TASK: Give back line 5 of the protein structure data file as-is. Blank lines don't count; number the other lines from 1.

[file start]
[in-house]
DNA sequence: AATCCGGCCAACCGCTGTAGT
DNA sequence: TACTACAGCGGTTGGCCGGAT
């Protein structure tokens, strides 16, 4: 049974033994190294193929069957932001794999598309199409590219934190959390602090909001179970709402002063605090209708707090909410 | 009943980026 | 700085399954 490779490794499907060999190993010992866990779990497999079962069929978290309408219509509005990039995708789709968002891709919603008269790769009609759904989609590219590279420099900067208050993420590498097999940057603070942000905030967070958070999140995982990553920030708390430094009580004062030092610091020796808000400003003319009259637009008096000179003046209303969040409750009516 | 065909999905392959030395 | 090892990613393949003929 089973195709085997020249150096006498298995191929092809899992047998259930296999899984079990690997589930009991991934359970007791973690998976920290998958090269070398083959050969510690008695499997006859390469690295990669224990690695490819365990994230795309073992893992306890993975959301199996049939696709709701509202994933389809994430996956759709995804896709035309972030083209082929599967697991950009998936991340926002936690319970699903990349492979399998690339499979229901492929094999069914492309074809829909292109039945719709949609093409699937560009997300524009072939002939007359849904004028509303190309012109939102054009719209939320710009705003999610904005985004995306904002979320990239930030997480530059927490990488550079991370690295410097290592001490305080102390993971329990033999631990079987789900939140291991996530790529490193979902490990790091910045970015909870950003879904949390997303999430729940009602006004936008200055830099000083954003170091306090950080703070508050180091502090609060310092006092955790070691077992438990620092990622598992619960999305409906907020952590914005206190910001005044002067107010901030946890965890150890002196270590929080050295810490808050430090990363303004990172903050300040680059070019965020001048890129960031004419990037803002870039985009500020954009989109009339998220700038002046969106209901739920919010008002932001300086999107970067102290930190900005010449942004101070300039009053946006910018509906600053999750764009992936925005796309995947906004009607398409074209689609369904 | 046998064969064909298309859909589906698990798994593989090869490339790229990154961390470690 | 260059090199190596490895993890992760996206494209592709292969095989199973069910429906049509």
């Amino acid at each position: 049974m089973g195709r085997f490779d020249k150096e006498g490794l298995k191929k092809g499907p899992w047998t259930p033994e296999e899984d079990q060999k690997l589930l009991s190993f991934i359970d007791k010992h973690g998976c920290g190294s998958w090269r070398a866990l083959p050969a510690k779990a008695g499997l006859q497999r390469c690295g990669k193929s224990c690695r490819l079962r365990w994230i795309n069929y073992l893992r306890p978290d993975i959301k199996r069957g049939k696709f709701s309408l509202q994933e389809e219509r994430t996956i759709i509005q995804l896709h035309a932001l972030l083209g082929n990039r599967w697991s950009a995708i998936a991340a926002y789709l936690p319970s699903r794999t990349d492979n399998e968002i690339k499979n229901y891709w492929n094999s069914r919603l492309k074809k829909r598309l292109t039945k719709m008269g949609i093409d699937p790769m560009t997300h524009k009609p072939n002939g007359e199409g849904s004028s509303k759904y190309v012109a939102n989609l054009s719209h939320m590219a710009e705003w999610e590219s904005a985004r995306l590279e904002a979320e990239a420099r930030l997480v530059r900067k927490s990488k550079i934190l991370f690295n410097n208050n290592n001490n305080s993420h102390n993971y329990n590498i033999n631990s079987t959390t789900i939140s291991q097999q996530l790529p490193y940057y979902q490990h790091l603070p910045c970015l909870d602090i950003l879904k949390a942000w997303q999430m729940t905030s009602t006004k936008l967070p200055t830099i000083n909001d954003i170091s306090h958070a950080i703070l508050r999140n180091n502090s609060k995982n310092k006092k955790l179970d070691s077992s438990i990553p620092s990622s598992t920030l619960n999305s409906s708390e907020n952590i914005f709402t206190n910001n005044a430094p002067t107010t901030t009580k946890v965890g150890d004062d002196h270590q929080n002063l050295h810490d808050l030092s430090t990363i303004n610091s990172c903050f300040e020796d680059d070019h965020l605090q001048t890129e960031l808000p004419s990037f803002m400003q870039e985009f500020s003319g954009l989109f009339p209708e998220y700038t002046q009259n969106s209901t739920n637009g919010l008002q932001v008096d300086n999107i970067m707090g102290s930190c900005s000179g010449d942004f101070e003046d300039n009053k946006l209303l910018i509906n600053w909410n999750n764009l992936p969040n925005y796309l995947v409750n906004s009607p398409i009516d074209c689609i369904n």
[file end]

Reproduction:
């Amino acid at each position: 049974m089973g195709r085997f490779d020249k150096e006498g490794l298995k191929k092809g499907p899992w047998t259930p033994e296999e899984d079990q060999k690997l589930l009991s190993f991934i359970d007791k010992h973690g998976c920290g190294s998958w090269r070398a866990l083959p050969a510690k779990a008695g499997l006859q497999r390469c690295g990669k193929s224990c690695r490819l079962r365990w994230i795309n069929y073992l893992r306890p978290d993975i959301k199996r069957g049939k696709f709701s309408l509202q994933e389809e219509r994430t996956i759709i509005q995804l896709h035309a932001l972030l083209g082929n990039r599967w697991s950009a995708i998936a991340a926002y789709l936690p319970s699903r794999t990349d492979n399998e968002i690339k499979n229901y891709w492929n094999s069914r919603l492309k074809k829909r598309l292109t039945k719709m008269g949609i093409d699937p790769m560009t997300h524009k009609p072939n002939g007359e199409g849904s004028s509303k759904y190309v012109a939102n989609l054009s719209h939320m590219a710009e705003w999610e590219s904005a985004r995306l590279e904002a979320e990239a420099r930030l997480v530059r900067k927490s990488k550079i934190l991370f690295n410097n208050n290592n001490n305080s993420h102390n993971y329990n590498i033999n631990s079987t959390t789900i939140s291991q097999q996530l790529p490193y940057y979902q490990h790091l603070p910045c970015l909870d602090i950003l879904k949390a942000w997303q999430m729940t905030s009602t006004k936008l967070p200055t830099i000083n909001d954003i170091s306090h958070a950080i703070l508050r999140n180091n502090s609060k995982n310092k006092k955790l179970d070691s077992s438990i990553p620092s990622s598992t920030l619960n999305s409906s708390e907020n952590i914005f709402t206190n910001n005044a430094p002067t107010t901030t009580k946890v965890g150890d004062d002196h270590q929080n002063l050295h810490d808050l030092s430090t990363i303004n610091s990172c903050f300040e020796d680059d070019h965020l605090q001048t890129e960031l808000p004419s990037f803002m400003q870039e985009f500020s003319g954009l989109f009339p209708e998220y700038t002046q009259n969106s209901t739920n637009g919010l008002q932001v008096d300086n999107i970067m707090g102290s930190c900005s000179g010449d942004f101070e003046d300039n009053k946006l209303l910018i509906n600053w909410n999750n764009l992936p969040n925005y796309l995947v409750n906004s009607p398409i009516d074209c689609i369904n």